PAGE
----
On June 5, the United Arab Emirates, Saudi Arabia, Egypt, Bahrain, Yemen, the Maldives, and Libya all cut diplomatic ties with Qatar, citing the country's alleged financial ties to extremist groups. Although Qatar has denied the allegations, more countries are following suit—Senegal and Mauritania likewise broke ties on June 7, and the Philippines, which has been dealing with extremist militants in Marawi City, has temporarily forbidden workers from travelling to Qatar. The immediate economic shockwaves following the announcement have been immense—Qatar's stock market has plunged by 7.27%, costs of food have shot up, oil prices have dropped, the riyal currency has sharply depreciated, transport from and in to the country has been disrupted, and entire trade and import routes have been eliminated altogether. Although Qatar is one of the richest countries in the world, it will have to make monumental adjustments to its economic structure to adjust to these rifts. 

The countries who have cut ties with Qatar have each taken various actions against the country, including adjourning all forms of transport to Qatar, removing their diplomats from Qatar, banishing Qatari citizens from their borders, and discharging Qatari forces from the Saudi-led armed coalition in Yemen. To cover for these losses, Qatar has been negotiating for supplementary trade with Turkey and Iran to replace products imported from Saudi Arabia and the UAE—a necessary substitute, as 40% of Qatar's food is imported through Saudi trade routes. Turkey has also agreed to station additional troops in Qatar to support the country during the crisis, and the emir of Kuwait has stepped forward to try to negotiate an end to the diplomatic situation, the worst to hit the Gulf states in several decades.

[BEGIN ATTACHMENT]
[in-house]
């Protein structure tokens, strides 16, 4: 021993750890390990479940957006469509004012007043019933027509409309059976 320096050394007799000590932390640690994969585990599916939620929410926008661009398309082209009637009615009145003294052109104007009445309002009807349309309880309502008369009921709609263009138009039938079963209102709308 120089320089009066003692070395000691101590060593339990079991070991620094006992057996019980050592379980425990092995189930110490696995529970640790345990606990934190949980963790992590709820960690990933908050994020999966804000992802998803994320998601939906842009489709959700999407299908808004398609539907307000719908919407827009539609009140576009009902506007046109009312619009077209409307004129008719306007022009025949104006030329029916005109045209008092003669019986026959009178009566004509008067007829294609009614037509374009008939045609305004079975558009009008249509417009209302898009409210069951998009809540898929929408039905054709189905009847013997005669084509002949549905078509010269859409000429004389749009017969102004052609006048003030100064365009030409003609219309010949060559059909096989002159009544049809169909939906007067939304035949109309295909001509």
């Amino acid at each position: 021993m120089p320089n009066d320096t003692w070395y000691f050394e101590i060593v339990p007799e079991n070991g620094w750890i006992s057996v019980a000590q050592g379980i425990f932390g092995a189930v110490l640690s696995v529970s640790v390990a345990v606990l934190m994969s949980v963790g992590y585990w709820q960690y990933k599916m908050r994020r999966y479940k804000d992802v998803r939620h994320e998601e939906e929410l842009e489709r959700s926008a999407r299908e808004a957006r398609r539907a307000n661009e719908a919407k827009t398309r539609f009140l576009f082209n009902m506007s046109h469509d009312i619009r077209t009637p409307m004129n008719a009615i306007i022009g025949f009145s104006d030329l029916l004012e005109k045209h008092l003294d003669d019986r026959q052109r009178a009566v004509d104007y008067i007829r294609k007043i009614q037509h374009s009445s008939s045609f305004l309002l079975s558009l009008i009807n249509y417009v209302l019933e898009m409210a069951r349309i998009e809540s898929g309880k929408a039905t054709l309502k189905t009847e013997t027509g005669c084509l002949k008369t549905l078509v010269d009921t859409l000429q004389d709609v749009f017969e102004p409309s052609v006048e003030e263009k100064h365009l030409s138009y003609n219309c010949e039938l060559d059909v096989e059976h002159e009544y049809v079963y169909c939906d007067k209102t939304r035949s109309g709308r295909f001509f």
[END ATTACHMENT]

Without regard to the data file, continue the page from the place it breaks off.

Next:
Qatar is one of the richest and most competitive nations in the world, but it is also one of the smaller ones with a population of 2.4 million, Many of these foreign workers had found jobs working on construction for the World Cup, which Qatar is hosting in 2022. If all of the aforementioned countries remove their citizens from Qatar, it could severely dent the country's population and workforce. Not to mention the dip in foreign visitors and workers would impact hospitality and tourism in Qatar.

For the time being, the Qatari capital, Doha, has enough food and financial reserves to deal with the immediate crisis. However, other effects of the diplomatic emergency are still on the horizon. Further disputes with other Gulf states could eventually lead harsh sanctions on Qatar, or worse, more countries cutting their ties. Qatar's precarious economic future depends on the steps taken by the Gulf nations to heal relations within the region.

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